The componentDidMount() method allows us to execute the React code when the component is already placed in the DOM (Document Object Model). This method is called during the Mounting phase of the React Life-cycle i.e after the component is rendered.

The componentDidUpdate() method is a part of a React components lifecycle. It is called when a component got updated. This might happen if new props have been provided by a parent component or an internal state has been changed.

The componentWillUnmount() method allows us to execute the React code when the component gets destroyed or unmounted from the DOM (Document Object Model). This method is called during the Unmounting phase of the React Life-cycle i.e before the component gets unmounted.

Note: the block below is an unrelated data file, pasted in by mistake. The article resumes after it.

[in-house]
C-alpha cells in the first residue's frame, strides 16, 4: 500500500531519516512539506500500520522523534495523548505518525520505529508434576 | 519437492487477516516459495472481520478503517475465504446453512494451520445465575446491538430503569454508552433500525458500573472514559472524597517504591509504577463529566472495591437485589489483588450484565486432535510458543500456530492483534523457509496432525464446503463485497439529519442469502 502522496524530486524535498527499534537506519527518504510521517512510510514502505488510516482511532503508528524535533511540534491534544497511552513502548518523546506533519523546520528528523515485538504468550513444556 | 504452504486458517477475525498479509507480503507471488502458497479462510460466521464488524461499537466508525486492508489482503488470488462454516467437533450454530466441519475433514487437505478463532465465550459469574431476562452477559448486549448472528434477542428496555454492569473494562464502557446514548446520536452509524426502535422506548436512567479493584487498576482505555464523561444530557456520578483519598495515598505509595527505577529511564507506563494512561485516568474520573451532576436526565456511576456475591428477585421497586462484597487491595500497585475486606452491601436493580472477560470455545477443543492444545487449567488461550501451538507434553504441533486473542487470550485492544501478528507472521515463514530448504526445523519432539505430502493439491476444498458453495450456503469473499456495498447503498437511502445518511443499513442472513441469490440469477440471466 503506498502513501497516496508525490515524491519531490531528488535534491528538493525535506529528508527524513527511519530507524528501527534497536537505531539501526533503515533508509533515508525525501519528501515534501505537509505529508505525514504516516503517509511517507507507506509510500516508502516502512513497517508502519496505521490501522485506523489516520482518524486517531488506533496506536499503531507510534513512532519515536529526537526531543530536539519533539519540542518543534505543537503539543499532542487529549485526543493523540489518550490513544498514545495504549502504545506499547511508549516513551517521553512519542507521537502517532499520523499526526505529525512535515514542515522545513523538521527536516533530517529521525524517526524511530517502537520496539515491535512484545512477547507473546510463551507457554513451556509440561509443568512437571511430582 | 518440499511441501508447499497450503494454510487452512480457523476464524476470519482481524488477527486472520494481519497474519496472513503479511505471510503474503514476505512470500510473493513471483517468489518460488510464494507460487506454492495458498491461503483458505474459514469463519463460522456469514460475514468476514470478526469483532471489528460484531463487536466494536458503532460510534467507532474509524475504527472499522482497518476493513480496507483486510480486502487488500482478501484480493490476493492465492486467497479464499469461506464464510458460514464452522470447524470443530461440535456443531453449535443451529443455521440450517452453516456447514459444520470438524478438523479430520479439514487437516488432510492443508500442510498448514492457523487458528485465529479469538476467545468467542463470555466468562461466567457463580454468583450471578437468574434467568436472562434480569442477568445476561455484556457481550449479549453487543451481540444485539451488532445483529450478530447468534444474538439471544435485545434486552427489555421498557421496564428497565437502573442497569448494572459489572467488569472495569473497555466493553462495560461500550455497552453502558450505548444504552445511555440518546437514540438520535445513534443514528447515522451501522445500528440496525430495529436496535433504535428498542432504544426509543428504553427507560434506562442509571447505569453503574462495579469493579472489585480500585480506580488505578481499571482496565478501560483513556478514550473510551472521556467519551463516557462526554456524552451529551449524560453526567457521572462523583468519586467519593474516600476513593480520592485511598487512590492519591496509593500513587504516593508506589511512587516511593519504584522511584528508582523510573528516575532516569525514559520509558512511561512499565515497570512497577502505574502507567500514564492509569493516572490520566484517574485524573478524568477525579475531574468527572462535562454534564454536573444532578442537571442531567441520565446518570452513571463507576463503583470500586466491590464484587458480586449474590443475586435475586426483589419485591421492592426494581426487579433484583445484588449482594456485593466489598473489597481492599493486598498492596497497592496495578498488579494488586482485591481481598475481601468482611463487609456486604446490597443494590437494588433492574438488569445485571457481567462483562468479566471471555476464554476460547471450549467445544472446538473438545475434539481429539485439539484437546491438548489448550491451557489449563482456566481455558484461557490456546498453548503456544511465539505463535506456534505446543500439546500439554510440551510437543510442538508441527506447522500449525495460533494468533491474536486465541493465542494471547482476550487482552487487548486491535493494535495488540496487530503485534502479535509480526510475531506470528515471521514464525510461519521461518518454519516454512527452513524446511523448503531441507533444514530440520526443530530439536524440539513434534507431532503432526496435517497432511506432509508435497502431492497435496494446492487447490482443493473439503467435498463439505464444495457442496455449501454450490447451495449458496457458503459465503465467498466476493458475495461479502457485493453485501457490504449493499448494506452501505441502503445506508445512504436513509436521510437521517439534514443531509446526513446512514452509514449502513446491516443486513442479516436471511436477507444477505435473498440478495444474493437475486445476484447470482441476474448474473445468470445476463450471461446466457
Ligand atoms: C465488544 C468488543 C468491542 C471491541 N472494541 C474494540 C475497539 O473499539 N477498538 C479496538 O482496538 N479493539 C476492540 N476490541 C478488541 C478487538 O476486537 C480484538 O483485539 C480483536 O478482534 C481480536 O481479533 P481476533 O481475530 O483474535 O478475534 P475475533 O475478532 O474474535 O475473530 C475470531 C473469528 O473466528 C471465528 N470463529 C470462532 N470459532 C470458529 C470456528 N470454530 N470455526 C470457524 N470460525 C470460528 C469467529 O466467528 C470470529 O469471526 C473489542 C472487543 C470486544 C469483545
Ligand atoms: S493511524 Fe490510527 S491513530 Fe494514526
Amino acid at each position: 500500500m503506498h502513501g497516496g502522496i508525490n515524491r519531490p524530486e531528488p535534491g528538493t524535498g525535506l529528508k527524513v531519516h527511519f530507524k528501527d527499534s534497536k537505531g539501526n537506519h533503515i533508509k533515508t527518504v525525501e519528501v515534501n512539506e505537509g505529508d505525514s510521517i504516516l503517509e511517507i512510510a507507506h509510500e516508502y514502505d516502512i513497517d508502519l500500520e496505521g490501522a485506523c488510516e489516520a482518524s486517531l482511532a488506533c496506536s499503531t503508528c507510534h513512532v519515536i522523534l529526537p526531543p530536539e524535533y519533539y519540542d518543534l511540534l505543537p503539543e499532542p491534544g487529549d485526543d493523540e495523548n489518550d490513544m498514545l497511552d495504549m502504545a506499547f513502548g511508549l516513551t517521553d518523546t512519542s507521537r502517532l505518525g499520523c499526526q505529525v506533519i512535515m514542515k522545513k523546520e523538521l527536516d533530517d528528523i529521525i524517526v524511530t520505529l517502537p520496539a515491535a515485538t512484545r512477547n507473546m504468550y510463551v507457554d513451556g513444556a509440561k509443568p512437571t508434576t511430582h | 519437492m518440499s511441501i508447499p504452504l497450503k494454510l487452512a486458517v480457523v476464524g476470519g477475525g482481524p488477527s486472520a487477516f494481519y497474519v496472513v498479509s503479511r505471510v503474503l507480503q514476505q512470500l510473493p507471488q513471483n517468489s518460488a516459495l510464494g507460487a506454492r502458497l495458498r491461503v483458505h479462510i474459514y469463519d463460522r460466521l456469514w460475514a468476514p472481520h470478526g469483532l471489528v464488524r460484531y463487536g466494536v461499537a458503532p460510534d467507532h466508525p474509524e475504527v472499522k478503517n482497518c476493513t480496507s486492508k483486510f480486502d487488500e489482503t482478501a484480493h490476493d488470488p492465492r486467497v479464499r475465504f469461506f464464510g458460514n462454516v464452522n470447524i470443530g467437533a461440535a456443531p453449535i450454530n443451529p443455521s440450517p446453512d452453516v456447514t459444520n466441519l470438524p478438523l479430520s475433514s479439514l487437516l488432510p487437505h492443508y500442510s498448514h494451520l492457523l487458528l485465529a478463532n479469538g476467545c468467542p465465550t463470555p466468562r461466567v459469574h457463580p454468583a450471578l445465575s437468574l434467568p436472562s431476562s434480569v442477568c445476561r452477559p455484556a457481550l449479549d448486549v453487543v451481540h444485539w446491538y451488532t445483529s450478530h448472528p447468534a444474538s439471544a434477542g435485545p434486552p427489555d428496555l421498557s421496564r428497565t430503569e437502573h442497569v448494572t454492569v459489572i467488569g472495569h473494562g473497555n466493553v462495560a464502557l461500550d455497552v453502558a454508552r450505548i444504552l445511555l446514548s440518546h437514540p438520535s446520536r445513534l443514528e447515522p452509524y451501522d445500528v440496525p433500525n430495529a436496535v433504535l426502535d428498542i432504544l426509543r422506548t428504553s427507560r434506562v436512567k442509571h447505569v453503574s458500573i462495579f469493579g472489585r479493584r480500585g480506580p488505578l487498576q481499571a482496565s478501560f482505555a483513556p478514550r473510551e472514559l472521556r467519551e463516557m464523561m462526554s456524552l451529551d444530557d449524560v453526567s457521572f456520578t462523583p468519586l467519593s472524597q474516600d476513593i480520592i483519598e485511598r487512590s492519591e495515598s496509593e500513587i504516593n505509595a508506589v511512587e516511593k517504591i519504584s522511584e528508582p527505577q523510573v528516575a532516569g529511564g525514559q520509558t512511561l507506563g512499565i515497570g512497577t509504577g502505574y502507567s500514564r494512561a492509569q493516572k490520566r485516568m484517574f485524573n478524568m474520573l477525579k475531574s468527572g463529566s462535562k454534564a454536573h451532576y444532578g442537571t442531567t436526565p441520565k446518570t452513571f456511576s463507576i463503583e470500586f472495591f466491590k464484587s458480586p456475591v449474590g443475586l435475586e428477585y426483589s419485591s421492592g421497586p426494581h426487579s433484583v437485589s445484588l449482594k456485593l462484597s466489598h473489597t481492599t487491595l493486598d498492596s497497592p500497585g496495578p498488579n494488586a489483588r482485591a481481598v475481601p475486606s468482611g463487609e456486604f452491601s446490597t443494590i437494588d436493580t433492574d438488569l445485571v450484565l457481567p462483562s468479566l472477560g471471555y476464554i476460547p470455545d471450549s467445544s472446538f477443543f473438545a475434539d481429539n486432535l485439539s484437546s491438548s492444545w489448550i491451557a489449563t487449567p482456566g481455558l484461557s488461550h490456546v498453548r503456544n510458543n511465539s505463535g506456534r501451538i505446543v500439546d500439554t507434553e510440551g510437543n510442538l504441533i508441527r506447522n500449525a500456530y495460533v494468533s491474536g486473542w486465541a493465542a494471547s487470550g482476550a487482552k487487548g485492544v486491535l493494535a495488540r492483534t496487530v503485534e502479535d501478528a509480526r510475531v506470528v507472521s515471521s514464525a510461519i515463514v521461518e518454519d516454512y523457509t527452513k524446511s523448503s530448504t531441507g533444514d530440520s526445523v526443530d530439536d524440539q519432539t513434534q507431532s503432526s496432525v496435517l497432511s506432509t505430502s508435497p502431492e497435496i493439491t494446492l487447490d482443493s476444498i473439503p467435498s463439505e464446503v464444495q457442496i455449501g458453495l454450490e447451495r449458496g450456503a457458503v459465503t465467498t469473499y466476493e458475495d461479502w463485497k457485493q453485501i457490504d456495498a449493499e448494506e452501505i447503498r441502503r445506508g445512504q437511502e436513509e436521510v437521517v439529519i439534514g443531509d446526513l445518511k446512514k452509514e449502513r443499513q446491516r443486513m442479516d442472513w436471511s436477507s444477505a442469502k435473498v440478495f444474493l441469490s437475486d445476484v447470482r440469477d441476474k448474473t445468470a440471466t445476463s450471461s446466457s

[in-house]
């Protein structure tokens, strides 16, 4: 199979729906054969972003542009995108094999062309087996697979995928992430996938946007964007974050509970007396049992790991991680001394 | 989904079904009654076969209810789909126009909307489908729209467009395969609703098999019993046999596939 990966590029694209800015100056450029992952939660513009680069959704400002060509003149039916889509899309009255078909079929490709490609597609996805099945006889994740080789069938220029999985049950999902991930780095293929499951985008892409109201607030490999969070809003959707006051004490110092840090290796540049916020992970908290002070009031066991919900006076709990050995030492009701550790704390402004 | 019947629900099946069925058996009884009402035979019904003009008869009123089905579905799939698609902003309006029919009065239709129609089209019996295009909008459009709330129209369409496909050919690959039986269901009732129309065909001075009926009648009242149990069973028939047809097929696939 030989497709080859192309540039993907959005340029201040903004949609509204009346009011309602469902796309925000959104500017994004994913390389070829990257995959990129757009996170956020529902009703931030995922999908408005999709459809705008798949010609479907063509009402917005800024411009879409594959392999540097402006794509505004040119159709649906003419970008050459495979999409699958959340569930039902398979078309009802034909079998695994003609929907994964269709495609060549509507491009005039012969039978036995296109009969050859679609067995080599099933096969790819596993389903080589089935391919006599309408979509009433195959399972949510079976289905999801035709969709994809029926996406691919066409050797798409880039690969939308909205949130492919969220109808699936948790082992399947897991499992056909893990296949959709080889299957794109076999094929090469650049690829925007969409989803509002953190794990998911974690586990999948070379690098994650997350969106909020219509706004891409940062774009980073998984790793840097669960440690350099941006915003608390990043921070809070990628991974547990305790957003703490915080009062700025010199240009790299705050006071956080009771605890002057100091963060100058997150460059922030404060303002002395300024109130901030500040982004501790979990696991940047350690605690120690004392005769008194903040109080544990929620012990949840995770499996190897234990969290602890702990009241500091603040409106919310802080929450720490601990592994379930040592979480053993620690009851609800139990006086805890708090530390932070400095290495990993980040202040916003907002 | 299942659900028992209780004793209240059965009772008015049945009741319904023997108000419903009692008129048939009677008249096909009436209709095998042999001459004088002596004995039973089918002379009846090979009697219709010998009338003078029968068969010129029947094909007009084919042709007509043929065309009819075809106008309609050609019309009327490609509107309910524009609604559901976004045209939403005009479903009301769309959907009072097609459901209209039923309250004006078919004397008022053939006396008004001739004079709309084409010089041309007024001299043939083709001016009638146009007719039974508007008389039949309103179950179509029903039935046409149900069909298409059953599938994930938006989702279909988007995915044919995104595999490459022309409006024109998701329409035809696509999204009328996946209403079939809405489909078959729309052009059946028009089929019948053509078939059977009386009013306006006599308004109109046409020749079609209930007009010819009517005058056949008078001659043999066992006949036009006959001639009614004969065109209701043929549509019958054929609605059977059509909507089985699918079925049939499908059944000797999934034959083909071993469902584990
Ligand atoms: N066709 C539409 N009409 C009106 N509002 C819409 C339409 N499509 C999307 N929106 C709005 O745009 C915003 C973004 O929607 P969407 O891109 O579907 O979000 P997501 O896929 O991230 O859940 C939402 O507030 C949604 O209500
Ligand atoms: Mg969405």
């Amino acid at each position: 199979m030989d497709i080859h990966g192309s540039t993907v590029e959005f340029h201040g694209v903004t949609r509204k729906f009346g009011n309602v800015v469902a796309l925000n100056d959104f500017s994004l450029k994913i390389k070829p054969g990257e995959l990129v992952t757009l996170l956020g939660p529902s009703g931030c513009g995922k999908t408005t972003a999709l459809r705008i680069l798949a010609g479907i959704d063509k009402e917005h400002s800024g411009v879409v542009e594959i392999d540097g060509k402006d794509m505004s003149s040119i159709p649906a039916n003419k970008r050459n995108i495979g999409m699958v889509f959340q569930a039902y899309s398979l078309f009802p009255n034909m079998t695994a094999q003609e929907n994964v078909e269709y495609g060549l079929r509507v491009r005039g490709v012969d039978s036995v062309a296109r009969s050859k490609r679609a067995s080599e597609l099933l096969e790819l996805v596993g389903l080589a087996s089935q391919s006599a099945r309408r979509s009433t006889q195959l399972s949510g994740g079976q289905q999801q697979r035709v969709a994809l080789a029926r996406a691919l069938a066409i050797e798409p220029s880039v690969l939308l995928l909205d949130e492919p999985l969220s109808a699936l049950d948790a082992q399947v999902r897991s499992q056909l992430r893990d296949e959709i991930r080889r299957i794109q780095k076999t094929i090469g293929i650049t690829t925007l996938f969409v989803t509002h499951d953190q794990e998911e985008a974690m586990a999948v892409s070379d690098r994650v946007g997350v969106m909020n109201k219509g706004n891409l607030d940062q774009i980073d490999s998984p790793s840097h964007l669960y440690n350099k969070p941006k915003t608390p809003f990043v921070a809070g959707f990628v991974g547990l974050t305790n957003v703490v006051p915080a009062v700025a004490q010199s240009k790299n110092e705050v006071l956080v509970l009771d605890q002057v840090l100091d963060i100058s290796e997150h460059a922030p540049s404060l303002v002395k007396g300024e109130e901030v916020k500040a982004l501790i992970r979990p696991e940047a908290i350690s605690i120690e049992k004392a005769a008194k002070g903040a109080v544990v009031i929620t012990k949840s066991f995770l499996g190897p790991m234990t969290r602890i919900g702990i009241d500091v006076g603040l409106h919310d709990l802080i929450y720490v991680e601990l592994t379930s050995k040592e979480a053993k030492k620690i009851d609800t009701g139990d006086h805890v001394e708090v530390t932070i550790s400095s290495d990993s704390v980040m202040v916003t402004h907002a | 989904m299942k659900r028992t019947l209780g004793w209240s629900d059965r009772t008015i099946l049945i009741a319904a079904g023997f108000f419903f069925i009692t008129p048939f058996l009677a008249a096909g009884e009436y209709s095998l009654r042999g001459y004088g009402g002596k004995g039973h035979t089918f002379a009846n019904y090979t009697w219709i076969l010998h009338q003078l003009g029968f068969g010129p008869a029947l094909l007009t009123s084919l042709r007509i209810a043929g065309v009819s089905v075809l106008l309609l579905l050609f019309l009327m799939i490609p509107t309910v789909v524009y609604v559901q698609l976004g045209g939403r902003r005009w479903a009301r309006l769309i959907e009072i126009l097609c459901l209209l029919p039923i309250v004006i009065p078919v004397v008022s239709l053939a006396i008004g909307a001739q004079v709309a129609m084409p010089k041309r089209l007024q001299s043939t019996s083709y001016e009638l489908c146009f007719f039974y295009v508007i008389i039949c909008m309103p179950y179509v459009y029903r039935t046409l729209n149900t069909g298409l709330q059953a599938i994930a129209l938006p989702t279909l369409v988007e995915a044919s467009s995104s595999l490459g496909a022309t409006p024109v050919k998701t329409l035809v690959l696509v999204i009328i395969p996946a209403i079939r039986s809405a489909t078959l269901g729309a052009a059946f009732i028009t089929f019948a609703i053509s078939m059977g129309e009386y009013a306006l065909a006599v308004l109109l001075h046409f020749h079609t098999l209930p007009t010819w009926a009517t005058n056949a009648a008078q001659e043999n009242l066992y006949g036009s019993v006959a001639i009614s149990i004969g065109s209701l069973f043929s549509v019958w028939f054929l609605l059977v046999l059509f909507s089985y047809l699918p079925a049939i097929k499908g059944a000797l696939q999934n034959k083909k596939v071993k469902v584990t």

The render() method is the only required method in a class component, and is responsible for describing the view to be rendered to the browser window.

So we know what makes up a Class Component and now lets see what one looks like in our code.

Let’s take a moment and define lifecycle methods before we move forward.

Lifecycle methods —

Each component has several “lifecycle methods” that you can override to run code at particular times in the process.

Functional Component

Let’s break down what a Functional Component is just like we did for the Class Component. For starters it is a plain JavaScript function that takes in props as an argument and returns JSX. There is no render method in functional components it will simply return the JSX value. And to access a functional components lifecycle, we would use react hooks (more on that later). Before we continue let’s take another second, to define props and JSX.